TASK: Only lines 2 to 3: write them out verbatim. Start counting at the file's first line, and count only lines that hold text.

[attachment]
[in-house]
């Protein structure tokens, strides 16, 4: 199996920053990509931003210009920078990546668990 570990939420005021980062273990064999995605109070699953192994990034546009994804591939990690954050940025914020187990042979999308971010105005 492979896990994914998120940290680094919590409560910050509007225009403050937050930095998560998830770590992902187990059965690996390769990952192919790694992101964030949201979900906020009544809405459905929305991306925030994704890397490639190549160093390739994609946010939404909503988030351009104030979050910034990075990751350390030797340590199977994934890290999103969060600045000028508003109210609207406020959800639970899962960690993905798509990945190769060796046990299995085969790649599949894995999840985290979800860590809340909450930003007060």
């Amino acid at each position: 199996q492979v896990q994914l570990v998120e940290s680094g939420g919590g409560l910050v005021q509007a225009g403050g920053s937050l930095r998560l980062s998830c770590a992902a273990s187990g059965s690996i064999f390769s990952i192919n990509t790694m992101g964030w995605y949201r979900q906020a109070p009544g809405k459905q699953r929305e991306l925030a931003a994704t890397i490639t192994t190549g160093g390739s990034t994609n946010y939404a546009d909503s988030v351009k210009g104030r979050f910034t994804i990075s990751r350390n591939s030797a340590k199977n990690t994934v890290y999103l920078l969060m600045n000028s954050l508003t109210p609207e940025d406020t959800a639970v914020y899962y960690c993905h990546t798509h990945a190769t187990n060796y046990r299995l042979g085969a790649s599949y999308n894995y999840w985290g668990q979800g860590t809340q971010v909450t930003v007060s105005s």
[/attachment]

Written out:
């Protein structure tokens, strides 16, 4: 199996920053990509931003210009920078990546668990 570990939420005021980062273990064999995605109070699953192994990034546009994804591939990690954050940025914020187990042979999308971010105005 492979896990994914998120940290680094919590409560910050509007225009403050937050930095998560998830770590992902187990059965690996390769990952192919790694992101964030949201979900906020009544809405459905929305991306925030994704890397490639190549160093390739994609946010939404909503988030351009104030979050910034990075990751350390030797340590199977994934890290999103969060600045000028508003109210609207406020959800639970899962960690993905798509990945190769060796046990299995085969790649599949894995999840985290979800860590809340909450930003007060």
């Amino acid at each position: 199996q492979v896990q994914l570990v998120e940290s680094g939420g919590g409560l910050v005021q509007a225009g403050g920053s937050l930095r998560l980062s998830c770590a992902a273990s187990g059965s690996i064999f390769s990952i192919n990509t790694m992101g964030w995605y949201r979900q906020a109070p009544g809405k459905q699953r929305e991306l925030a931003a994704t890397i490639t192994t190549g160093g390739s990034t994609n946010y939404a546009d909503s988030v351009k210009g104030r979050f910034t994804i990075s990751r350390n591939s030797a340590k199977n990690t994934v890290y999103l920078l969060m600045n000028s954050l508003t109210p609207e940025d406020t959800a639970v914020y899962y960690c993905h990546t798509h990945a190769t187990n060796y046990r299995l042979g085969a790649s599949y999308n894995y999840w985290g668990q979800g860590t809340q971010v909450t930003v007060s105005s």